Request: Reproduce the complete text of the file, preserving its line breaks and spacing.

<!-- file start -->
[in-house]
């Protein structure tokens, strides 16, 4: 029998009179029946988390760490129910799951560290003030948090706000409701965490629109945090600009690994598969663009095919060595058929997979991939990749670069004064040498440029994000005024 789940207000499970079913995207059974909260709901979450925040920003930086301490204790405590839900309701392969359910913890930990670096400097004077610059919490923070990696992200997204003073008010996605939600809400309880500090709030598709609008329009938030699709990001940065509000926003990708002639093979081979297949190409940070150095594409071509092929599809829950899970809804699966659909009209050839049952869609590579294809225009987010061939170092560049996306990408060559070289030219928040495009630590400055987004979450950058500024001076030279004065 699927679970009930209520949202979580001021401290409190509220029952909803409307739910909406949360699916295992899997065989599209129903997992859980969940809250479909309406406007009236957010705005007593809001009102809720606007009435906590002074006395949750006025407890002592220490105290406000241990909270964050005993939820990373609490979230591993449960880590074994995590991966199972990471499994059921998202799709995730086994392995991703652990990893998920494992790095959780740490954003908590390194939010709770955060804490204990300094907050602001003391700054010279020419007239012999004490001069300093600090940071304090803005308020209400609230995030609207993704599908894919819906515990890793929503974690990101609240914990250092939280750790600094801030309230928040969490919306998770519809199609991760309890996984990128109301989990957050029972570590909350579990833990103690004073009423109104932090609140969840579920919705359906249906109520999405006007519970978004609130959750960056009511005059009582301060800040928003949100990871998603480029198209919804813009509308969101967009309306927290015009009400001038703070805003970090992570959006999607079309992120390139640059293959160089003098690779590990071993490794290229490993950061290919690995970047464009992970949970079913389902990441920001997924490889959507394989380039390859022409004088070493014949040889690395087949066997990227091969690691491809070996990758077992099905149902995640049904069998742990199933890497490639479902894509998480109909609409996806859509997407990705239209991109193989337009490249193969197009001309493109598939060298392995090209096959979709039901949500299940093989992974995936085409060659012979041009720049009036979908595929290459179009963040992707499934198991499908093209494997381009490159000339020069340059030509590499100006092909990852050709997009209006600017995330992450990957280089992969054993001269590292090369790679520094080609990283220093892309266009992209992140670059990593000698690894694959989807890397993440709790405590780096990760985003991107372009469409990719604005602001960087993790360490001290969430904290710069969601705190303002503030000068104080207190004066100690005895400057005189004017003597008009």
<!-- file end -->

[in-house]
């Protein structure tokens, strides 16, 4: 029998009179029946988390760490129910799951560290003030948090706000409701965490629109945090600009690994598969663009095919060595058929997979991939990749670069004064040498440029994000005024 789940207000499970079913995207059974909260709901979450925040920003930086301490204790405590839900309701392969359910913890930990670096400097004077610059919490923070990696992200997204003073008010996605939600809400309880500090709030598709609008329009938030699709990001940065509000926003990708002639093979081979297949190409940070150095594409071509092929599809829950899970809804699966659909009209050839049952869609590579294809225009987010061939170092560049996306990408060559070289030219928040495009630590400055987004979450950058500024001076030279004065 699927679970009930209520949202979580001021401290409190509220029952909803409307739910909406949360699916295992899997065989599209129903997992859980969940809250479909309406406007009236957010705005007593809001009102809720606007009435906590002074006395949750006025407890002592220490105290406000241990909270964050005993939820990373609490979230591993449960880590074994995590991966199972990471499994059921998202799709995730086994392995991703652990990893998920494992790095959780740490954003908590390194939010709770955060804490204990300094907050602001003391700054010279020419007239012999004490001069300093600090940071304090803005308020209400609230995030609207993704599908894919819906515990890793929503974690990101609240914990250092939280750790600094801030309230928040969490919306998770519809199609991760309890996984990128109301989990957050029972570590909350579990833990103690004073009423109104932090609140969840579920919705359906249906109520999405006007519970978004609130959750960056009511005059009582301060800040928003949100990871998603480029198209919804813009509308969101967009309306927290015009009400001038703070805003970090992570959006999607079309992120390139640059293959160089003098690779590990071993490794290229490993950061290919690995970047464009992970949970079913389902990441920001997924490889959507394989380039390859022409004088070493014949040889690395087949066997990227091969690691491809070996990758077992099905149902995640049904069998742990199933890497490639479902894509998480109909609409996806859509997407990705239209991109193989337009490249193969197009001309493109598939060298392995090209096959979709039901949500299940093989992974995936085409060659012979041009720049009036979908595929290459179009963040992707499934198991499908093209494997381009490159000339020069340059030509590499100006092909990852050709997009209006600017995330992450990957280089992969054993001269590292090369790679520094080609990283220093892309266009992209992140670059990593000698690894694959989807890397993440709790405590780096990760985003991107372009469409990719604005602001960087993790360490001290969430904290710069969601705190303002503030000068104080207190004066100690005895400057005189004017003597008009």